Memorizing Scripture was a big part of my life growing up. And by “big”, I mean I committed a few thousand verses to memory while competing in a Bible Quizzing league in my late teens.
It may sound crazy (it definitely seemed impossible to me when I started), but devoting entire books of the Bible to memory almost word-perfectly is possible. It just takes time and dedication. But you don’t have to memorize vast quantities of Scripture to reap its benefits.
Here are three ways learning the Word changed my life.
1. God’s Truth Shaped My Mind
It’s been five years since I memorized the books of Romans. There is no way that I can quote whole chapters today, but those hours spent pouring over its pages were far from wasted. The truth is still there, influencing my outlook and shaping my actions.
Let’s say I’m struggling with pressure to be part of the “in crowd”, whether that’s at school or in the workplace. It may be tempting to make compromises in the way we speak or the jokes we make to fit in, and oh so easy to justify it. But unbidden a verse secreted away shoves its way to the forefront of my thoughts.
“Do not be conformed to this world, but be transformed by the renewal of your mind, that by testing you may discern what is the will of God, what is good and acceptable and perfect.” (Rom. 12:2)
Even just a fragment of the verse “Do not be conformed” can be a powerful reminder in that situation.
2. Memorization Enriches Biblical Learning
When we read the Bible or have it passively fed to us in a sermon, it can be far too easy for the words to go in one ear and out the other. But when you memorize something, it increases the chance you will make the effort to actually comprehend it. Then it can begin to influence your thinking.
When I hear a pastor quote a verse I’ve memorized, I quickly recognize that the words are familiar, and my brain can shift from processing them to comprehending their meaning in the wider context of the lesson. This A) enriches your understanding of the message as a whole, and B) Guards you against false teaching through misapplied Scripture. Knowing the context that a verse was drawn from allows you to determine if it’s being used to support an argument correctly.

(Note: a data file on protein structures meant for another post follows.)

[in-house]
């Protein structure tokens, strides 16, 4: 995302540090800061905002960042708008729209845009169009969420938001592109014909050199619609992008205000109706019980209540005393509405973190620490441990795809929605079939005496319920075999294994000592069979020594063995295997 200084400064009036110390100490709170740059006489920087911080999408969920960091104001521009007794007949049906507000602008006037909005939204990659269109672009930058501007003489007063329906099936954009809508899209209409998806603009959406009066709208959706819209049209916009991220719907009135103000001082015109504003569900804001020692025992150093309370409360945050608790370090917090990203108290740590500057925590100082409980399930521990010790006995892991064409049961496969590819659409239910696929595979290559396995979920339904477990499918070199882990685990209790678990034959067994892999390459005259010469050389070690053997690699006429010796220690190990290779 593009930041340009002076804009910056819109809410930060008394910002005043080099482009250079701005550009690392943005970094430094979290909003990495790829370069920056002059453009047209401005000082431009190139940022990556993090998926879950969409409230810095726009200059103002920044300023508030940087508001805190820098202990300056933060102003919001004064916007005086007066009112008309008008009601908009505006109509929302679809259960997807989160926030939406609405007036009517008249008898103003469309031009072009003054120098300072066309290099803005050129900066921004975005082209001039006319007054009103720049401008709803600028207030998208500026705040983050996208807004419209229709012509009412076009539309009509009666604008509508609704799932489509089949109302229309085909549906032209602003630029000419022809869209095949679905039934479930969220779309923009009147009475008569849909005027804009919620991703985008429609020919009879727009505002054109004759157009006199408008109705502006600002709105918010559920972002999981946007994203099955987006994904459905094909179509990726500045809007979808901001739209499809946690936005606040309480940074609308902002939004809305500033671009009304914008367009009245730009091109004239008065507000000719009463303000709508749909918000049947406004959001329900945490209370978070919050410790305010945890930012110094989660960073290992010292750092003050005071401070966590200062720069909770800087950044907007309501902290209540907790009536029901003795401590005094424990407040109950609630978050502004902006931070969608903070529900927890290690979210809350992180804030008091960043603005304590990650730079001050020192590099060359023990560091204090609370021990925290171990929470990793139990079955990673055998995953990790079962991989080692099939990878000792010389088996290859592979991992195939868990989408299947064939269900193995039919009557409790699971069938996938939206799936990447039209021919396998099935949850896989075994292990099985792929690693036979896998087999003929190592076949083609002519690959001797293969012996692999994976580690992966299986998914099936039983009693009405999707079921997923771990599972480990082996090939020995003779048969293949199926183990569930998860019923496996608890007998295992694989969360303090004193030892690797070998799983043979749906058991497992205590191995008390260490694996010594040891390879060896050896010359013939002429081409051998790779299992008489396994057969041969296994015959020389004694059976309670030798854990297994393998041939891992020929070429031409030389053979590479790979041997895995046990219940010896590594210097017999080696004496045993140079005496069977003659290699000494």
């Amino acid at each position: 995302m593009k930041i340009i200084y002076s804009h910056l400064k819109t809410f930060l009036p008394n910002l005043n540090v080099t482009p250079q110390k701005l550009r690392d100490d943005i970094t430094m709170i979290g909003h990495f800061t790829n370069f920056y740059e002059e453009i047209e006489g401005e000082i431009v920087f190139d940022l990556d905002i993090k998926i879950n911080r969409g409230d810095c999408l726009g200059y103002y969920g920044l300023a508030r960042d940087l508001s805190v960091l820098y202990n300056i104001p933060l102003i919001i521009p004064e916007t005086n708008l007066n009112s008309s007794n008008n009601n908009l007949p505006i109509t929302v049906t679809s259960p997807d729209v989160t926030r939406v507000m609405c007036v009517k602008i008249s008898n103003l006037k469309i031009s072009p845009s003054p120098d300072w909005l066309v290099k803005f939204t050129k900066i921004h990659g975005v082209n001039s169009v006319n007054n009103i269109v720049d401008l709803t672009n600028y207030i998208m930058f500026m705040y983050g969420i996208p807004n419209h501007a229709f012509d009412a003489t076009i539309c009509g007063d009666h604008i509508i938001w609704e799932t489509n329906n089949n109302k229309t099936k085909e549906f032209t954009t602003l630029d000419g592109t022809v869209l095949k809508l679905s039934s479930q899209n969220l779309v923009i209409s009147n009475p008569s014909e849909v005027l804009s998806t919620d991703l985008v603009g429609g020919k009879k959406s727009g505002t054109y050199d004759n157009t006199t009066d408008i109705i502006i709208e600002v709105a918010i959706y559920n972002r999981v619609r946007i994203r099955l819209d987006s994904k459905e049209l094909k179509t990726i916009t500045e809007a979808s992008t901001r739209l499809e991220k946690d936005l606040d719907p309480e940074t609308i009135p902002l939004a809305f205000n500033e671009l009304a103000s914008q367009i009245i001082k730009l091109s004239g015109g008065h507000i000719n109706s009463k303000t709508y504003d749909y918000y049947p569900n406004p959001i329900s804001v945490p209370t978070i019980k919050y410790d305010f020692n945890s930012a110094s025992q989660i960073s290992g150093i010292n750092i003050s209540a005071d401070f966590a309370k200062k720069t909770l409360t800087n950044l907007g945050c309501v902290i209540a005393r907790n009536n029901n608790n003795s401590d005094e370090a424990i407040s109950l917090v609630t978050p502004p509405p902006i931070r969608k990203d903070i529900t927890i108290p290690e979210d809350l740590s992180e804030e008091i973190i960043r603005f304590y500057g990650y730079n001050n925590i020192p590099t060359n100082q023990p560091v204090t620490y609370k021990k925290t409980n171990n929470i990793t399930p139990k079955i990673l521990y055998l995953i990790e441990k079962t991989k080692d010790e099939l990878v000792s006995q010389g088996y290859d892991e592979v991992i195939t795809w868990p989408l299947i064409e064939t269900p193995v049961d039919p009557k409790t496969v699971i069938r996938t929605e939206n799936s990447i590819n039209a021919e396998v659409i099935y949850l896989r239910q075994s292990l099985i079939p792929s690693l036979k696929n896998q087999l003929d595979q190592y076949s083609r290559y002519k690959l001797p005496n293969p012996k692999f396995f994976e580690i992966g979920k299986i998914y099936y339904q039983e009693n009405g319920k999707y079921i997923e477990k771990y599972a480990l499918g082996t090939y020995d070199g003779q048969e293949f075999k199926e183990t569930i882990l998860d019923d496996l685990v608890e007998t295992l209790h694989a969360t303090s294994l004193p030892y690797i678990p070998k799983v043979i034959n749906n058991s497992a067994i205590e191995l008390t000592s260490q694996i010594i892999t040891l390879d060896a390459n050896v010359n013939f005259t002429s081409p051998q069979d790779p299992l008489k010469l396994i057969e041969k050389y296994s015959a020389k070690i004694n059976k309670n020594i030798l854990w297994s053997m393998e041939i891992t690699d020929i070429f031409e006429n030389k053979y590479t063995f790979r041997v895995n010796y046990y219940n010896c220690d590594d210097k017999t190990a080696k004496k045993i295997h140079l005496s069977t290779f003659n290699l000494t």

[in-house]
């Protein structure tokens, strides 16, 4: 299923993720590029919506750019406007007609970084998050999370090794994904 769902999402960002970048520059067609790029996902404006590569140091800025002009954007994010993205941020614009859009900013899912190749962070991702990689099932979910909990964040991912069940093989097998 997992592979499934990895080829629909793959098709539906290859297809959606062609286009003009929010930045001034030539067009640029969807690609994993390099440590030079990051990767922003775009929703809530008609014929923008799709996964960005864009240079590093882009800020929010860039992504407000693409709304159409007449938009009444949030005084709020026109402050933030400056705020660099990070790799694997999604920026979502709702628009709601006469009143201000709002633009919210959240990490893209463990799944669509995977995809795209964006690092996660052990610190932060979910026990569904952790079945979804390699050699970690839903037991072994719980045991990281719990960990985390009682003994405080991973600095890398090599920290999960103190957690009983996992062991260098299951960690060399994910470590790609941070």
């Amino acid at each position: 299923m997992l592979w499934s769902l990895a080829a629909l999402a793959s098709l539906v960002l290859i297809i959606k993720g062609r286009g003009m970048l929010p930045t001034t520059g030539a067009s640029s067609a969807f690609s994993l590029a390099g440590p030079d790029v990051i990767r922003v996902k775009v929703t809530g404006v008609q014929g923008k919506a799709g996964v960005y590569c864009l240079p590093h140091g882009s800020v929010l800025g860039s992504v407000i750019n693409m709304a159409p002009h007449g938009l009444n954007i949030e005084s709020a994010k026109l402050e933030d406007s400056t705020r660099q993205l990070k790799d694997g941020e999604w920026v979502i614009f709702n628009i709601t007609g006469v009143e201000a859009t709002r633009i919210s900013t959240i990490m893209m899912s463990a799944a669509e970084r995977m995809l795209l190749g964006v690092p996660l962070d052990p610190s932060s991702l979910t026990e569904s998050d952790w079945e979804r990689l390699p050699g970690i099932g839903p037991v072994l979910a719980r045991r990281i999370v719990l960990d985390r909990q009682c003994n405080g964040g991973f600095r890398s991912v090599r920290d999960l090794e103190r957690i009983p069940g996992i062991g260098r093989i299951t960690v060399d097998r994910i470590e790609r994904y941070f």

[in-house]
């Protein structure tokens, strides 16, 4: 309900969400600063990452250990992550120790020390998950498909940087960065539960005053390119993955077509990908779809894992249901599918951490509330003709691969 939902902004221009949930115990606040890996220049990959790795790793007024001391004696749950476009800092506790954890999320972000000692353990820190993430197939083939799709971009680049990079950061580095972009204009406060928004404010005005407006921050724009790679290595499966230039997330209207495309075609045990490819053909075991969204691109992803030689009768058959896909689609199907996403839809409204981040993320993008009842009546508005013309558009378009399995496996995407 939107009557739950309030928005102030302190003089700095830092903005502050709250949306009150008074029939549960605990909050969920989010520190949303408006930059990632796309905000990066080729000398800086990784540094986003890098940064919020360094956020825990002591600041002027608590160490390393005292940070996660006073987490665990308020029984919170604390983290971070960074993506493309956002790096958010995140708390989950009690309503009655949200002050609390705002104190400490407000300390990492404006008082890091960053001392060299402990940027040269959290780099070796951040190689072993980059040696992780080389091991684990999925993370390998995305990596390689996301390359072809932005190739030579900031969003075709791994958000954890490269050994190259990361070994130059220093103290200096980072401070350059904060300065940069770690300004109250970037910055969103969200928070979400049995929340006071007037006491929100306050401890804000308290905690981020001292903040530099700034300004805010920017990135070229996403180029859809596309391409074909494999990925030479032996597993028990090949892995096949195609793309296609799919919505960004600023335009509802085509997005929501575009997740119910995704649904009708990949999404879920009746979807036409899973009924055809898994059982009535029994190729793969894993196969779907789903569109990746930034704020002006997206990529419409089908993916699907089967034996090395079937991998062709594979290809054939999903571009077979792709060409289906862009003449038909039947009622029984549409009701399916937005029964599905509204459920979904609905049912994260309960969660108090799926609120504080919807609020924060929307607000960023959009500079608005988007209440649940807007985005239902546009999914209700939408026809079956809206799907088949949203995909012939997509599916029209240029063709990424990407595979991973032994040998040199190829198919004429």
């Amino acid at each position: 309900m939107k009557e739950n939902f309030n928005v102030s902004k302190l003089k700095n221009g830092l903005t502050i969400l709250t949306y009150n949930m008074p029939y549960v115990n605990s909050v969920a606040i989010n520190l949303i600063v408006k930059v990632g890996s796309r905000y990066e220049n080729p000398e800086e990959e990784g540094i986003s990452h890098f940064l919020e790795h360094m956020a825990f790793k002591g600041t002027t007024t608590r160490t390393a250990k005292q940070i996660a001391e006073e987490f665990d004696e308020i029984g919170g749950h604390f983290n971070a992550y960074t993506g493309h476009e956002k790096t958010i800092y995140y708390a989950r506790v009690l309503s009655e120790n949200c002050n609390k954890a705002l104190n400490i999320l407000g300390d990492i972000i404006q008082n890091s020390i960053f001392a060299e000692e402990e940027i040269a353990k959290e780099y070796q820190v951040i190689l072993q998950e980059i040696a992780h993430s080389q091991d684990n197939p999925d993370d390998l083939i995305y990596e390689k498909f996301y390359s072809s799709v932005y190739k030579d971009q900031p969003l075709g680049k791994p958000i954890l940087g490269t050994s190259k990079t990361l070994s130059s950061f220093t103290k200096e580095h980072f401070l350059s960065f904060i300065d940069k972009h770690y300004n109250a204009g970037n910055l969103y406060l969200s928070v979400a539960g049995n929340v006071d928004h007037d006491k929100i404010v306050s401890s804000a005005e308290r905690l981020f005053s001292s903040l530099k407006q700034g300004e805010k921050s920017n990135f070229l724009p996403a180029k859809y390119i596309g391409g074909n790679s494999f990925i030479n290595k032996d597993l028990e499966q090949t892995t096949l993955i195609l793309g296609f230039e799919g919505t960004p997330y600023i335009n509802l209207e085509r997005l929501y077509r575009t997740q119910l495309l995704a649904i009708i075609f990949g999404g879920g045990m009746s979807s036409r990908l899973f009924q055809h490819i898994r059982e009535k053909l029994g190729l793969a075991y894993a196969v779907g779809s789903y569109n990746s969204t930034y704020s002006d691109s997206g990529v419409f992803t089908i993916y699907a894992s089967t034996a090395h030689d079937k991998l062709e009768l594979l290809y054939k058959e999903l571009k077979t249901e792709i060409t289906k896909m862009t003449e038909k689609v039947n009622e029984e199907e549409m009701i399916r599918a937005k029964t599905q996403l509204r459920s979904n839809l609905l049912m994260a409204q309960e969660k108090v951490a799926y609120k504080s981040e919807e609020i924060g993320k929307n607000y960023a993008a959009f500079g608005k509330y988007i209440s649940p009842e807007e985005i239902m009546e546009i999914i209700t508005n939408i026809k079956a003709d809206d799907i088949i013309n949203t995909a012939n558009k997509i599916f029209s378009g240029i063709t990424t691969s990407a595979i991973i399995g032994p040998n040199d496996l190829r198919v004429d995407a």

For example, Matthew 7:1 “Judge not, that you be not judged.” is a verse often thrown out as a condemnation of anyone with a different opinion. It’s used as a club to deflect criticism and even suggest that only God can hold an individual responsible for their behavior.
However, when we’re familiar with the context of Matthew 7, we can see that the warning is against self-righteousness and hypocrisy. Later verses describe first removing the log in your own eye before focusing on the speck in your brother’s. This is not a condemnation against addressing faults in others, but an instruction on how to do it properly.
This is just one example of a frequently quoted verse that gets misapplied when you lose the larger context. Paul’s “I can do all things through him who strengthens me” (Phil. 4:13) was written in the setting of house arrest and possible death, not winning a football game or completing a to-do list.
Memorizing large portions of Scripture can equip you to defend your faith both from outside attack and false teaching in a way that short verses don’t.
3. The More You Memorize, the Easier It Is
This final benefit is the most practical of the three: the more you memorize, the easier and faster it becomes. We can train our brains to memorize by using techniques such as repetition and spacing the same way an athlete can.
This training has been the single biggest factor that has helped me conquer my first year of college. The entirety of our academic progress is based upon our ability to retain information: facts, dates, names, etc. My program in particular required absorbing vast amounts of human anatomy information. Without my memorization experience, I would have been completely overwhelmed (and honestly, I still wanted to cry looking at my muscle homework assignments some weeks).
We recognize the importance of assisting our physical performance by eating well, exercising, and getting enough sleep, so why shouldn’t we support our academic studies the same way?
By using Scripture as your brain’s “workout” tool while training it to memorize, you can ensure the time you invest is well spent even if you don’t see your grades improve right away.
“So shall my word be that goes out from my mouth; it shall not return to me empty, but it shall accomplish that which I purpose.” (Isaiah 55:11) In conclusion, when I first started memorizing Scripture, I never could have predicted the numerous ways it would change my life. Regardless of whether your goal is to memorize a verse a day or eventually a chapter, storing God’s Word in your heart will bless you both now and in the years to come.